‘End Increased Interference, Ensure Dignity for Journalists’: DUJ’s Scathing Letter to MPs
Calling for an end to “increased interference by the government and for a life of dignity for journalists who are facing the worst working conditions in the past decade,” the Delhi Union of Journalists (DUJ), in a statement, has called for an independent Media Commission to ensure fair wages to journalists, demanded that internet shutdowns be stopped and that labour laws be restored for the profession.
“It is our contention that amidst significant challenges, rather than trying to build up India’s ranking in global media freedom indexes, the Government should be trying to understand the problems that afflict the Indian media and take remedial measures to save the Indian media, particularly its journalists,” the statement said.
The DUJ said that at a time when journalists have risked their lives to report during the COVID-19 pandemic and when close to 1,500 scribes have lost their jobs, the “new Labour Codes threaten the very survival of journalism and journalists in the newsprint media while new Rules for digital media threaten its independence and survival.”
Mentioning the FIRs against journalists for reporting on the incidents of violence on Republic Day and the arrests of Dharmender Singh and Mandeep Punia, it said that press credentials were becoming harder to come by “and (are) more difficult to obtain specially in the last five years.”
“The Epidemic Diseases Act, the Disaster Management Act, the Criminal Defamation law, the Sedition law and sections of the IPC and UAPA have all been misused to curb free speech,” it said, adding that FIRs were being filed against journalists “at an alarming pace”, citing the case of Siddique Kappan who was on his way to report on the Hathras tragedy.
The statement mentioned that at a time when job insecurity in the profession was “rampant”, the “Labour Codes virtually demolish the Working Journalists Act, kill the future of Wage Board type Awards and throttle the very concept of wage fixation machinery, even as another Wage Board is overdue for journalists and press workers.”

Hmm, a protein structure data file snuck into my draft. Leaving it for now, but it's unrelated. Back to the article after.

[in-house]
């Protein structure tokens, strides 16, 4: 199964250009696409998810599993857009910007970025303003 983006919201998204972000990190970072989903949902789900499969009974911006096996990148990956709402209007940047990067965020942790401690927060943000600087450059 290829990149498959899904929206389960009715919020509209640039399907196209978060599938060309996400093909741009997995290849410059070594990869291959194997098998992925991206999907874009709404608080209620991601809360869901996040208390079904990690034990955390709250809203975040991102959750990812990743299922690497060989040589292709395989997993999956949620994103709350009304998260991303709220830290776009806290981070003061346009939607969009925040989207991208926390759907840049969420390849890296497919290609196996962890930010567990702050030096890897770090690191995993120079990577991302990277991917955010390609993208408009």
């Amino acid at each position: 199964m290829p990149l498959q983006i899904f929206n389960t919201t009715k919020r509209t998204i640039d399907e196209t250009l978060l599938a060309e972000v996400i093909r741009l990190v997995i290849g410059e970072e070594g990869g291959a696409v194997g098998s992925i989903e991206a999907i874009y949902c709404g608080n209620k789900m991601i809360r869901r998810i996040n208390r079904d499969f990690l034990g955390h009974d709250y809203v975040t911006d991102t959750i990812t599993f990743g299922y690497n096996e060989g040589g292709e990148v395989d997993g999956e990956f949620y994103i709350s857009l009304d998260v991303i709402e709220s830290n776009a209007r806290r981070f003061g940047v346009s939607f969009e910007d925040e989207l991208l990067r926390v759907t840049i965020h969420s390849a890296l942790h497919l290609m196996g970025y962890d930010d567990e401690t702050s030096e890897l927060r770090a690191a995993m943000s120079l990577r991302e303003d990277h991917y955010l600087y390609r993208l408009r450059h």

According to Access Now, India had topped the list of 29 countries that took away access to the internet from its citizens and registered109 shutdowns out of 155 shutdowns across the world. The DUJ said that internet shutdowns have had a “huge impact on news reporting”.
The statement also referred to the Index Monitoring Cell put in place by the Ministry of Information and Broadcasting to improve India’s status in the press freedom rankings, calling the move “ironic”. The country is ranked 142 out of 180 countries in the World Press Freedom Index, 2020.
On the monitoring cell’s report, the DUJ said that “while we welcome the suggestion that the defamation law be decriminalised we do feel that the present Press Council of India cannot be the sole body for giving its consent before the filing of an FIR against the media. Its composition and the stand of the present chairman on various issues like Kashmir journalists are well known.”
“The draft report does not seem anywhere to contextualize the ironic and astonishing rise in attacks on journalists that comes after their being declared an essential service by the nation’s prime minister,” the organisation quoted senior journalist P. Sainath as saying.
It also questioned how the “wealthiest, most cash-rich media houses” could lay off over a thousand scribes at a time when the “Prime Minister declared journalists and media to be an essential service 11 months ago.”
The union said that the government has been a “prisoner of indecision and is acting on behalf of select newspaper managements to allow them to continue with a policy of hire and fire. The contract system has been misused for this purpose. We demand that media owners give an undertaking that they will not misuse the contract system to sack journalists and other employees.”
It demanded that the government penalise media houses that flout the Majithia Wage Board recommendations and “exploit” employees by not paying them enough. “We demand more fast track courts before ominous Labour Codes finish the Award which is indeed tardily implemented,” it said, stressing its support to the labour unions against the Labour Codes.
The DUJ also demanded laws protecting journalists against criminal defamation, the withdrawal of “draconian” sections like sedition and the UAPA and a Media Council and Media Commission as autonomous bodies whose “constitution must be discussed threadbare not only in Parliament but with all stakeholders, primarily journalists’ unions.”
About the new IT rules, the DUJ said it “broadly supported DIGIPUB” which has asked the government to consult stakeholders on the new rules. “The government should withdraw the digital media Rules immediately and Parliament should take a stand on this issue of press freedom,” it said.
“In sum, we appeal to Parliamentarians to save journalism and journalists for tomorrow. We support new and digital forms of journalism, existing with the older forms,” it said.
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